The Golden Rule of Texting in a Relationship
What I’m about to share isn’t earth-shattering or rocket science, but it’s shocking how many perfectly intelligent, sane, rational people toss this rule out the window!
And their relationships always suffer for it. Nothing good comes from dismissing this rule.
Do not use texting as a form of communication during an argument, misunderstanding, or (gasp) fight!
Just earlier this month I heard from two guy friends of mine who found themselves engaged in long texting threads.
Example: Friend #1
The first guy had been dumped by the love of his life. He and his ex-girlfriend both care about each other, but pretending that things can go on as they have is delusional on both of their parts.
During a text exchange, my friend realized that he was getting snippy and rude towards his new ex-girlfriend. She was starting to retaliate and the conversation was spiraling into a nasty direction.Fortunately he was keeping me apprised of the situation, so I texted him in bold letters to stop texting her immediately.
I called him, so he could vent to me (rather than hurling jabs at her that he would later regret). And, of course, we chatted about his needing to come up with a game plan for how he should proceed with his interactions with her. He agreed and stepped back.
They have been friends for many years and both want to salvage the friendship, so he needs to tread carefully. By getting caught up in a texting war, he was only agitating himself and losing control of his emotions. She wasn’t “hearing” him. She was defensive and tired.
Meanwhile, he thought the more he shared, the stronger the language he used, that she might finally appreciate him. She might acknowledge her owning failings and/or his actions in what was a multi-layered situation. In those increasingly elevated states, though, neither one was hearing the other. It was classic: they were texting at one another instead of listening to each other.
Example: Friend #2
Another friend and I chatted about some misunderstandings he was having with his girlfriend. It was late. A supposed “joke” fell flat. Pretty soon they were engaging in tired and confusing texts. Eventually frustration kicked in. Misunderstandings and angst followed. Fortunately, they agreed to give each other some space and resume when they were both in a better state of mind. But the exchange had left my friend rattled and upset.
I have dated several guys who engaged in testy, even vulgar, texting exchanges with their exes. On the one hand, I felt bad for them. Their exes called them some truly horrific things. On the other hand, I never understood why they responded back. The patterns had been established! The only way for improved communication was to stop interacting via text once it turned argumentative.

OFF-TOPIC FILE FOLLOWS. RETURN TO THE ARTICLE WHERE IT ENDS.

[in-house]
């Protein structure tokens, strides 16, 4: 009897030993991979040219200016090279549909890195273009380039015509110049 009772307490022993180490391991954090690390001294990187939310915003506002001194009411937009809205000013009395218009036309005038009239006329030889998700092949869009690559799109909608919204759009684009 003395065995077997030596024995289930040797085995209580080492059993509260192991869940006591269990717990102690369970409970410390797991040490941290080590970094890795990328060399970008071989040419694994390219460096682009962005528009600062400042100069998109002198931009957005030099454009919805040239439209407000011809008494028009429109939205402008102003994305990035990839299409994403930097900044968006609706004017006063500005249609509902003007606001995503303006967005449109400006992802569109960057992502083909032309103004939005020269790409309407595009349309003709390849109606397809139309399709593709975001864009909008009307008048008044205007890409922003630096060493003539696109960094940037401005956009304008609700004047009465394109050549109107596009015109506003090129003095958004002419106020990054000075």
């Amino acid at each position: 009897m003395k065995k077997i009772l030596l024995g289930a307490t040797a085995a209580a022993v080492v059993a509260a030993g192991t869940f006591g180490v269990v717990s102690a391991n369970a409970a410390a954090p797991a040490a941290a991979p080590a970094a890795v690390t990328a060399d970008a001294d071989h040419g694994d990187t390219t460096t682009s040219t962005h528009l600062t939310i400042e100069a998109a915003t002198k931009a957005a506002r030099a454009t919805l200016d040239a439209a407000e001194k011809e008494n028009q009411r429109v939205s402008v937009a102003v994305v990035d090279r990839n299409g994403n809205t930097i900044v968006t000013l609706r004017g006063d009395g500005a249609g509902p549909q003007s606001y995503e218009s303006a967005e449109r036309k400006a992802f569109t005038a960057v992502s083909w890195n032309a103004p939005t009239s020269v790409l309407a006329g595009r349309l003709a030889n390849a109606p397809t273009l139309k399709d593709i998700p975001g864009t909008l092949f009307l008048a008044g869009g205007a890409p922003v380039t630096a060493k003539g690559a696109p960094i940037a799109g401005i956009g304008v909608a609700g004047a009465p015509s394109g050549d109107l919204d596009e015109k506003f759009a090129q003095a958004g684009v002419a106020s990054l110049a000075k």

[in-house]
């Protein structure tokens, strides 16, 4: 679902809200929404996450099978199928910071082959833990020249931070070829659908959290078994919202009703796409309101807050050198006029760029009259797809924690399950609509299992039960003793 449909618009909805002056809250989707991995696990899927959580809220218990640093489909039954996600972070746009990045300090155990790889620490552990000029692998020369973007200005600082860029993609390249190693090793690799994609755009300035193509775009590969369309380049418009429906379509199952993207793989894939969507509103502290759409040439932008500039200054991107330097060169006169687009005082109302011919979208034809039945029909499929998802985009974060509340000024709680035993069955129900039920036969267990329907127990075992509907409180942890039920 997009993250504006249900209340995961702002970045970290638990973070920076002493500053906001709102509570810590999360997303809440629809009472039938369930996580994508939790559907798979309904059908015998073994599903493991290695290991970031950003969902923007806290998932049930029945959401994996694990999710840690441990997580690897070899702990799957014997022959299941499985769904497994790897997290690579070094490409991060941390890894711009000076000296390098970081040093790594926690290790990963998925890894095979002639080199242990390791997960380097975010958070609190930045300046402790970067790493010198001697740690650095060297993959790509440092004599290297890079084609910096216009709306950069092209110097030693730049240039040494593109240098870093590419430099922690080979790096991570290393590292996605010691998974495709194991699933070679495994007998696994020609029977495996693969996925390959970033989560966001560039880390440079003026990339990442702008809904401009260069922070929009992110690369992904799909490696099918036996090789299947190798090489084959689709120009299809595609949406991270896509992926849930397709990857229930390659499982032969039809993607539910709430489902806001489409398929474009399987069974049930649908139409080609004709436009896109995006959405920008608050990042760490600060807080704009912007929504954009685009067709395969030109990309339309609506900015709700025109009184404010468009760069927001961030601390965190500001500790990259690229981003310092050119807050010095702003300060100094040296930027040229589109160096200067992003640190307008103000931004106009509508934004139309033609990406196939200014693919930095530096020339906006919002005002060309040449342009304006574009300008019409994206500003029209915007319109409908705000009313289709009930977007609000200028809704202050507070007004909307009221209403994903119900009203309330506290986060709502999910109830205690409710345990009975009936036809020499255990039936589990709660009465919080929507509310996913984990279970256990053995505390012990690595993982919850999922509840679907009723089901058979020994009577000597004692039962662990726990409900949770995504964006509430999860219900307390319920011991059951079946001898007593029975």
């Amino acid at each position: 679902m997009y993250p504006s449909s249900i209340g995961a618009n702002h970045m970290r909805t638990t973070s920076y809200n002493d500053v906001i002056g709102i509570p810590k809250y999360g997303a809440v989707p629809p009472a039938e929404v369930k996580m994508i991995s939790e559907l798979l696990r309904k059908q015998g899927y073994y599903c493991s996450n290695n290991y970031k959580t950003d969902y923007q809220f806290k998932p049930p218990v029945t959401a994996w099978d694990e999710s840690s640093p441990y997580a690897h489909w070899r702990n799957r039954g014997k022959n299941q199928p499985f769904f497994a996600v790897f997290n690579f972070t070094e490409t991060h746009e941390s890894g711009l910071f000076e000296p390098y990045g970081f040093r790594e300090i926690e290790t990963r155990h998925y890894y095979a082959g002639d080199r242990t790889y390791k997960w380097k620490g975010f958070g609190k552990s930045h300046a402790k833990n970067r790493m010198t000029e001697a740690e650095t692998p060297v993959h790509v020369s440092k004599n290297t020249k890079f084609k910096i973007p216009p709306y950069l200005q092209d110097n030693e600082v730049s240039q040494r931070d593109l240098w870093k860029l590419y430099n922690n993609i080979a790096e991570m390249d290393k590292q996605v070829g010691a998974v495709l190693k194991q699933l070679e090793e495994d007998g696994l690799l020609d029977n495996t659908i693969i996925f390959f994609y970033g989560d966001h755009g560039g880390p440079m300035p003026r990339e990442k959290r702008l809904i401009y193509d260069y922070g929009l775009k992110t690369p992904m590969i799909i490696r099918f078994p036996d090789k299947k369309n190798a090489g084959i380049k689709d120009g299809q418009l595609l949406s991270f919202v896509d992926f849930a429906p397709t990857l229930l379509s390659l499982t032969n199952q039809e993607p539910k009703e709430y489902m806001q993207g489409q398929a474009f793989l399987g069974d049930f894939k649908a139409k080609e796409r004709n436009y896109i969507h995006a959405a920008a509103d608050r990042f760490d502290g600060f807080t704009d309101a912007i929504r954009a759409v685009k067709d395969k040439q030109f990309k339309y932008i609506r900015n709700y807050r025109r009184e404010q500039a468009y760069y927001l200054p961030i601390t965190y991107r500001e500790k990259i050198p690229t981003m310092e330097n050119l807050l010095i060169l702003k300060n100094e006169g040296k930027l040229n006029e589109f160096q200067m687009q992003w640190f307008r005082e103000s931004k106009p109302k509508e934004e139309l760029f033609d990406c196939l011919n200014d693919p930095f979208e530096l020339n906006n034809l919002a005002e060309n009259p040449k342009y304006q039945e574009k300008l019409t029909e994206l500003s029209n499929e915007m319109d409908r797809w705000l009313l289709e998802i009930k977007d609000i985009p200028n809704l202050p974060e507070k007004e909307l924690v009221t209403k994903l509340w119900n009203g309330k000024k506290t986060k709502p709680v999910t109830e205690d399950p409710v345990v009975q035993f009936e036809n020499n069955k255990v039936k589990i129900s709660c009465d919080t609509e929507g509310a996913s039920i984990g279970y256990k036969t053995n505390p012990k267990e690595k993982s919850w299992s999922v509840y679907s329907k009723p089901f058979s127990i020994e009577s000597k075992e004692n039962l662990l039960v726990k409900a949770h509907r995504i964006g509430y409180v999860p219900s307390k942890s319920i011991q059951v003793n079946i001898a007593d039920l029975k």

Sure, try to engage thoughtfully and respectfully. But if the other person is incapable of doing that, it is best to stop texting entirely.
Perhaps it’s because I’m such a Luddite or because I witnessed these nasty “text fights,” but I have rarely found myself sucked into one. I’m not perfect, but it’s not my MO to call someone names, write intentionally hurtful things, and lose control of myself. If I have felt myself slipping, I remove myself. I don’t like feeling overwrought and overly emotional. I prefer calm and rational.
These may be obvious, but it’s worth repeating them:
1. Stop texting!
Let go of the concept of the “last word” or that the other person must listen to you or that you are right. None of that matters in that moment.
The truth is neither of you win if you continue to engage in text fighting! It’s immature, likely to backfire on you, and you are very likely to write things that you will regret.
2. Take a breather.
Whether it’s for 10 minutes, an hour, a day, or even longer. Step back and think about what you are really trying to say.
Does your point even matter? Is this other person capable of understanding your issue? Is it worth it? Are you over-reacting?
Be sure to wait to communicate when you are feeling more like yourself and certain about your message and overall point. Also, consider the timing for your significant other.
3. If you determine the conversation still needs to happen, choose a different form of communication.
Talk on the phone or in person. Write an e-mail or letter when you are clear-headed.
Use the services of a therapist to help articulate your message. You might even schedule a session with a therapist to assist while you discuss your issues or concerns with the other person.
Often these texting wars start out fairly benignly. They can sneak up on you and before you know it, the language has escalated very quickly.
I think it’s helpful to have awareness about when these situations are more likely to turn heated. From my experience, you have to tread very carefully in these circumstances: If it’s late; the other person is tired, hungry, drunk, and/or overwhelmed; either of you is prone to getting angry or defensive easily; the relationship is new or is going through a rough patch; if someone’s health is poor; or a major life event is occurring.
In my case, if a conversation has turned weird or testy when it’s late at night, I have asked to talk to the person on the phone so we are not misunderstanding tone or context. I have also asked to sleep on it and catch up later the next day.
I dated someone who was very uncomfortable with any sort of confrontation. He would make it clear that he didn’t want to text any misunderstandings, so we would agree to discuss the issue the next time we talked on the phone or saw each other in person.
Every situation, relationship, and communication style is different, but texting while fighting or arguing is all too common. And it’s never a good idea!
Following the golden rule of texting will lead to improved communication, better understanding, less confusion, and fewer arguments in your relationships.